A skeleton is a type of physically manifested undead often found in fantasy, gothic and horror fiction, and mythical art. Most are human skeletons, but they can also be from any creature or race found on Earth or in the fantasy world.
Myth and folklore
Animated human skeletons have been used as a personification of death in Western culture since the Middle Ages, a personification perhaps influenced by the valley of the dry bones in the Book of Ezekiel. The Grim Reaper is often depicted as a hooded skeleton holding a scythe (and occasionally an hourglass), which has been attributed to Hans Holbein the Younger (1538). Death as one of the biblical horsemen of the Apocalypse has been depicted as a skeleton riding a horse. The Triumph of Death is a 1562 painting by Pieter Bruegel the Elder depicting an army of skeletons raiding a town and slaughtering its occupants.
"The Boy Who Wanted the Willies" is a Brothers Grimm fairy tale in which a boy named Hans joins a circle of dancing skeletons.
In Japanese folklore, Mekurabe are rolling skulls with eyeballs who menace Taira no Kiyomori.
Figurines and images of skeletons doing routine things are common in Mexico's Day of the Dead celebration, where skulls symbolize life and their familiar circumstances invite levity. Highly-decorated sugar-skull candy has become one of the most recognizable elements of the celebrations. They are known in Mexico as calacas, a Mexican Spanish term simply meaning "skeleton".
The moderns association between skeleton iconography and the Day of the Dead was inspired by La Calavera Catrina, a zinc etching created by Mexican cartoonist José Guadalupe Posada in the 1910s and published posthumously in 1930. Initially a satire of Mexican women who were ashamed of their indigenous origins and dressed imitating the French style, wearing heavy makeup to make their skin look whiter, it later became a more general symbol of vanity. During the 20th Century, the Catrina entrenched itself in the Mexican consciousness and became a national icon, often depicted in folk art.
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- The animated skeleton features in some Gothic fiction. One early example is in the short story "Thurnley Abbey" (1908) by Perceval Landon, originally published in his collection Raw Edges. It is reprinted in many modern anthologies, such as The 2nd Fontana Book of Great Ghost Stories and The Penguin Book of Horror Stories.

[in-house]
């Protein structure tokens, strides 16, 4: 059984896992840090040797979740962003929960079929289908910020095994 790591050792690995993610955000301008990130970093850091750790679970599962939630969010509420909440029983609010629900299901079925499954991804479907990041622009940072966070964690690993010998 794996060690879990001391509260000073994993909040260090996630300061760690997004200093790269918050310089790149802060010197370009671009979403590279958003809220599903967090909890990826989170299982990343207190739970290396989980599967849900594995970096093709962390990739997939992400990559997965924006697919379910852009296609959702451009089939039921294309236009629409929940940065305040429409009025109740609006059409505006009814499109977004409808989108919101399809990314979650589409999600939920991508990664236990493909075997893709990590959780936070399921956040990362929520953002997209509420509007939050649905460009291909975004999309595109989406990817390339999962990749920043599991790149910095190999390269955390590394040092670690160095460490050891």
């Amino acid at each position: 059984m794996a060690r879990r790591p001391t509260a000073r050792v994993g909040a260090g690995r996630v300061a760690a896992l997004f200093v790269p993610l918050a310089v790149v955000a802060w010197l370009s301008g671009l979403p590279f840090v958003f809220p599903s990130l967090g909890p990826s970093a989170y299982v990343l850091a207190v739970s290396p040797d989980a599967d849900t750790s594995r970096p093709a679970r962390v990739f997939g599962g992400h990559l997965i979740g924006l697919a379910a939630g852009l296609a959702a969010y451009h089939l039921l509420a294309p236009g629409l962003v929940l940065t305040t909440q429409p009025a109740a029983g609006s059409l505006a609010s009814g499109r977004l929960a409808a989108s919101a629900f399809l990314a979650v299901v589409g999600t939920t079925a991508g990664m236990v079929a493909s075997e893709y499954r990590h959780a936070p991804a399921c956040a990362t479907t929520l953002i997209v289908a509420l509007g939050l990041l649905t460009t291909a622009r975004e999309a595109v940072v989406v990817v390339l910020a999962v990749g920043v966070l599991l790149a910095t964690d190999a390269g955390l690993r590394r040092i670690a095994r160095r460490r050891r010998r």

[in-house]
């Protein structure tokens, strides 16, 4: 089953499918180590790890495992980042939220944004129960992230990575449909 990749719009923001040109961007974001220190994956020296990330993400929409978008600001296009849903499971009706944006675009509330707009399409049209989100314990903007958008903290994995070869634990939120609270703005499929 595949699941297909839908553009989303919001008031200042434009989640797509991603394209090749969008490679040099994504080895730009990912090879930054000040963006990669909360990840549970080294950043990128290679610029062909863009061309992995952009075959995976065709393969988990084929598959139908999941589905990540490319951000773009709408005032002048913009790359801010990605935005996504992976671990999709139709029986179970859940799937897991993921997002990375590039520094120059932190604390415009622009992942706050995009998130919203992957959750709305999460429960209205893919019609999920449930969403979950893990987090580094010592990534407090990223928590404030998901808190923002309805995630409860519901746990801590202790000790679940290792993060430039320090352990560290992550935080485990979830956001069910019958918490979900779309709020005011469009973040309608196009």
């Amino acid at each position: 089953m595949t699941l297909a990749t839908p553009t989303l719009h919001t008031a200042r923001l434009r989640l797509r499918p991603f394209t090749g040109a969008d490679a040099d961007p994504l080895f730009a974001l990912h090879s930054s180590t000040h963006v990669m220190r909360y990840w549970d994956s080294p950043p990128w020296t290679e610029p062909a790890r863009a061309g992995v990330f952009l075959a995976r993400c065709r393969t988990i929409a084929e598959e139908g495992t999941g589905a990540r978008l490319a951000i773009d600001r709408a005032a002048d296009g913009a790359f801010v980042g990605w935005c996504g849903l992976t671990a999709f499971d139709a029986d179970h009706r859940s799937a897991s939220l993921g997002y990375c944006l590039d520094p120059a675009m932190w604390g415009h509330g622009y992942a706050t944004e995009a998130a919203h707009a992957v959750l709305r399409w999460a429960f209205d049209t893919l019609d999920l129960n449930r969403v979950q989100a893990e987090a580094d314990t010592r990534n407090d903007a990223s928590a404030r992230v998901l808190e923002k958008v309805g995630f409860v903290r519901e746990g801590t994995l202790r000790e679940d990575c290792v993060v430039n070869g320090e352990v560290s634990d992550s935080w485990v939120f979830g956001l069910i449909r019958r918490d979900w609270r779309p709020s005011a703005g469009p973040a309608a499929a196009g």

- An anthropomorphic depiction of Death which looks like a skeleton in a black robe appears in almost all volumes of Terry Pratchett's fantasy series Discworld, including five novels where he is the lead character.
Film and TV
art skeleton, as commonly found in modern fantasy
- Animated skeletons have been used and portrayed extensively in fantasy role-playing games. In a tradition that goes back to the pen-and-paper game Dungeons & Dragons, the basic animated skeleton is commonly employed as a low-level undead enemy, typically easy for a player to defeat in combat. Thus, in games which make use of them, such enemies often appear relatively early in the gameplay and are considered a suitable opponent for novice players. In these contexts, they are commonly armed with medieval weapons and sometimes wear armor. Scott Baird from Screen Rant called skeletons stereotypical as a combat encounter for beginning characters, and believes that has "bled over to most video game RPGs". Some games also introduce higher-level variants with heightened resilience or combat skills as well as the ability to cast spells or communicate, as well as even less powerful versions, like tiny skeletons, which Baird ranked among the weakest monsters in D&D. He found those disappointing as "there is no fun in a combat encounter that ends with stomping on some little skeletons".
- In the PlayStation action-adventure series MediEvil, the protagonist is an animated skeleton knight named Sir Daniel Fortesque.
- In the 1999 cult classic Planescape: Torment, Morte is a character who joins the protagonist on his quest and is essentially a sentient, levitating human skull with intact eyeballs who cracks wise and fights by biting.
- In the 2009 Minecraft video game, skeletons appear as bow-wielding monsters that shoot players with their bows and burn under the sunlight unless they wear helmets. Sometimes the skeletons spawn with enchanted bows or a random piece of armor, or random full armor, or without bow, and they can pick melee weapons. On Halloween, they can spawn wearing carved pumpkins or Jack O' Lanterns on their heads. Variants include the wither skeleton, which causes the player to wither away, and the stray which is a frozen variant.
- In the video game Fable III, there exist a race of antagonal characters called "hollow men" which are featured throughout the game.
- A duo of animated skeleton brothers plays an important role in the role-playing game Undertale. Named Sans and Papyrus, the brothers' dialogue text is printed in Comic Sans and Papyrus fonts, respectively.
- Following a poll taken during their Kickstarter campaign, Larian Studios added a playable skeleton race in their 2017 RPG Divinity: Original Sin II, as well as an ancient skeletal character named Fane.
- Following the first game, the skeletons were re-added in Minecraft Dungeons, a 2020 dungeon crawler game released by Mojang Studios as the guards of The Nameless One, the king of the undead. In this form, they are equipped with glaives, shields, and iron helmets and chestplates, and are referred to as Skeleton Vanguards. They also spawn as their original bow-wielding form, sometimes wearing iron helmet. Other DLCs include exclusive variants of skeletons.
- The Legend of Zelda series features an enemy called Stalfos, armed skeletons who serve as regular enemies and occasionally as minibosses. Variations such as Stalkids and Stalblins also appear in various games in the series.